A serrated edge if it is quality steel will hold its edge much longer than a straight edge because for one thing it is not used as much, and two; the scallops are protected by design. Many knife sharpeners on the market today come with a tapered diamond rod that is ideal for touching up the scalloped edges. A fine rat tail file would also do the job, but you would have to be careful not to remove too much of the metal from the blade.

Serrated edges are nothing to be leery of, and they do have a purpose, but does the edge fit with your cutting needs.

Bread knives are typically serrated, because they grip the soft bread and allow for a sawing motion without crushing the bread. You could in theory cut the bread into slices with one hand. You could never do this with a straight edge.

Serrated edged blades can take more of a beating, because the sharp scallops are somewhat protected. When was the last time you sharpened your bread knife that has been tossed around inside of your kitchen drawer. The edge is being banged against all manner of metal objects in some cases, as you rifle through the drawers. Electric knives are typically serrated, and you cut all types of foods with one, and again when did you last sharpen it.

This article is not advocating for or against serrated edges. In fact, past articles have railed against them, because people buy them without understanding the why.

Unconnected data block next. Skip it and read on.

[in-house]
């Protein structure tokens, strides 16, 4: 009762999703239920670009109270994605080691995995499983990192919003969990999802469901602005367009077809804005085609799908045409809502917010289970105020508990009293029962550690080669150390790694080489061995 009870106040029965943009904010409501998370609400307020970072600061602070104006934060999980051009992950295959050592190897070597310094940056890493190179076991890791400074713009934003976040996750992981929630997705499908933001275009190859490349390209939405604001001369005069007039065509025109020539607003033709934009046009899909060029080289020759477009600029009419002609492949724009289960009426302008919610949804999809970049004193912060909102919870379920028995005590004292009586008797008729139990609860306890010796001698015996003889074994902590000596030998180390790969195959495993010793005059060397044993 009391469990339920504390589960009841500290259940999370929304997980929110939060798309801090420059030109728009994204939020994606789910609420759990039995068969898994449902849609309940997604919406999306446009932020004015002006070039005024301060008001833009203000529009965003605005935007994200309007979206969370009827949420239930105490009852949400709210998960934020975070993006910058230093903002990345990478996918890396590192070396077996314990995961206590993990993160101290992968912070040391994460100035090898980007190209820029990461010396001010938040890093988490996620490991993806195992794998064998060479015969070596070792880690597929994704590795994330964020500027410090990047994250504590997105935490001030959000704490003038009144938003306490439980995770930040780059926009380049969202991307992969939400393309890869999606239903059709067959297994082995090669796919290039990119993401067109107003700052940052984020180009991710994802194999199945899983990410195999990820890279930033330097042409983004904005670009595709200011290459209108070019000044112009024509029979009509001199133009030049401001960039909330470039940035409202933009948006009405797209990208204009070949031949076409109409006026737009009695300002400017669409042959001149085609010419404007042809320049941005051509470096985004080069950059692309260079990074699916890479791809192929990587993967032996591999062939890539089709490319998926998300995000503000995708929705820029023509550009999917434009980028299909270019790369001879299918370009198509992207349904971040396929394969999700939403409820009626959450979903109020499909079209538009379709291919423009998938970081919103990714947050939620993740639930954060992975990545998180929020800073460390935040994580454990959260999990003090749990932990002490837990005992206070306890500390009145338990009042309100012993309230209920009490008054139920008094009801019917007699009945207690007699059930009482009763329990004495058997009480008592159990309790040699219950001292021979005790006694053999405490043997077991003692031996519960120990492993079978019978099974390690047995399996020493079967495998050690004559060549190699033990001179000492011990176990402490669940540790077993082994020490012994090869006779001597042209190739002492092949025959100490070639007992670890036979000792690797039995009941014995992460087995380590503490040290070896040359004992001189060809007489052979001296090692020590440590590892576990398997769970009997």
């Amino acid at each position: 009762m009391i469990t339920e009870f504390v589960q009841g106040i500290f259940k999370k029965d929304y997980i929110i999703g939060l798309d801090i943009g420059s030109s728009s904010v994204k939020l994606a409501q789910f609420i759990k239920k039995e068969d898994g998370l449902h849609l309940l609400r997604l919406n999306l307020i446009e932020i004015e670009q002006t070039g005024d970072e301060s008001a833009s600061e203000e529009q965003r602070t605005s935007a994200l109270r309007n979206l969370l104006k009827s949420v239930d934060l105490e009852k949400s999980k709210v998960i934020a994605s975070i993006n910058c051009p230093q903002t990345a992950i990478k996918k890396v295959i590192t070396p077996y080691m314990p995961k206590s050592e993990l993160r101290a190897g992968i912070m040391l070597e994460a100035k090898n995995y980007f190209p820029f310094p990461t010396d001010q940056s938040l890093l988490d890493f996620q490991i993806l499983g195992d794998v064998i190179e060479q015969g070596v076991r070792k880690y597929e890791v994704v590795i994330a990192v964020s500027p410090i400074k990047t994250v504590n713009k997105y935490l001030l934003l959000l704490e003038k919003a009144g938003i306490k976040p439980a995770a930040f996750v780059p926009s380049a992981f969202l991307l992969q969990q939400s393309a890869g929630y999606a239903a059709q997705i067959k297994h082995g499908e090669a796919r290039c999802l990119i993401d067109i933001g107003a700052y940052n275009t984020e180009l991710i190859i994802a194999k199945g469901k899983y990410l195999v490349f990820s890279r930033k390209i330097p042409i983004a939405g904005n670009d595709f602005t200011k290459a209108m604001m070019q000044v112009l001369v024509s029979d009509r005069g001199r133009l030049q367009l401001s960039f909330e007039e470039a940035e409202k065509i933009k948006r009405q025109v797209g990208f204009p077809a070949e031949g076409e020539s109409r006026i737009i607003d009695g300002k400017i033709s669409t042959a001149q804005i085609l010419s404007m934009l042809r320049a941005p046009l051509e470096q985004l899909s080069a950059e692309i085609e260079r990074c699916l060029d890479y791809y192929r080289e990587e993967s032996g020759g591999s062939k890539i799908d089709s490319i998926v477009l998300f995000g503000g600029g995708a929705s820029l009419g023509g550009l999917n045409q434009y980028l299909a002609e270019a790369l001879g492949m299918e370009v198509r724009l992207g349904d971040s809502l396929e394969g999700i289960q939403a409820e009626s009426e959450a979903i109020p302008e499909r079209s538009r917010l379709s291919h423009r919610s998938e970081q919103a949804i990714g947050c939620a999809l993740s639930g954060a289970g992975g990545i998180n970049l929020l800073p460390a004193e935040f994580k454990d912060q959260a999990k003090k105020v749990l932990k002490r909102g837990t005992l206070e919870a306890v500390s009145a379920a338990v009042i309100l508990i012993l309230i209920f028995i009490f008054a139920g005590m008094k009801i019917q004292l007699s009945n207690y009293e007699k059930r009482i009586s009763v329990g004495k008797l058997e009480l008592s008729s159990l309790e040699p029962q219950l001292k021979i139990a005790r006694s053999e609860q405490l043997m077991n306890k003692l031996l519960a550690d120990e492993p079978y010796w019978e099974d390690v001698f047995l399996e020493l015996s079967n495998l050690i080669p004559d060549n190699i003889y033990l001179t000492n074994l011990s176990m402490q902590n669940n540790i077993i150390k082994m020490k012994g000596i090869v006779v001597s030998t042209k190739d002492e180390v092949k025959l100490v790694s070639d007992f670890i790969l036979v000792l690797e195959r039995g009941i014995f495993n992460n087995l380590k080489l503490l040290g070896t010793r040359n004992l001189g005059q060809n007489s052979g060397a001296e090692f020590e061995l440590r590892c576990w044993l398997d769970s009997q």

You cannot use brute force to make a dull straight edge do its job, whereas you can use force to make a serrated edge do the job without the blade slipping and cutting yourself as easily. The dangers of using a dull straight edge are obvious. A dull straight edge will slip, and a dull blade can still slice your finger to the bone.

The obvious answer is to carry one of each, or a quality blade that is a combination. A cheap blade will provide sub-standard performance, so if you have a job that requires your knife always be ready then you will have to step up and buy quality.

People usually have a so-called beater knife, stuffed inside a pack, the one you go to pry rocks, dig small holes, and generally abuse, because it was cheap and can be easily replaced. However, that beater knife may not cut you out of a seat belt, or cut heavy cordage or even cut up your food for supper.

You do not have to spend a fortune on your knives however. A quality knife can be bought for well under 100 dollars, but paying 10 dollars for any knife means you will only get 10 dollars worth of use out of it. Shop around and ask around, but also make sure the person you are asking actually uses their knives, and that they know why they have certain edges on their knives.

People buy knives just to have them. They look dangerous, so oftentimes a knife is bought for its looks. Take the so-called Rambo knives made famous by the Rambo movie franchise. The knife is wicked looking, and how neat is it to have a survival kit in the hollow handle. Sew up a wound, start a fire with matches in the handle and cook the fish you caught with the hooks, line and sinkers all stuffed in the hollow handle as well. You may be taken hook, line and sinker if you spend any serious money on this type of knife however.

When hollow knife handles can brew a fresh cup of coffee and produce lunch then maybe you should consider one, but until then, buy for quality and job needs not for looks.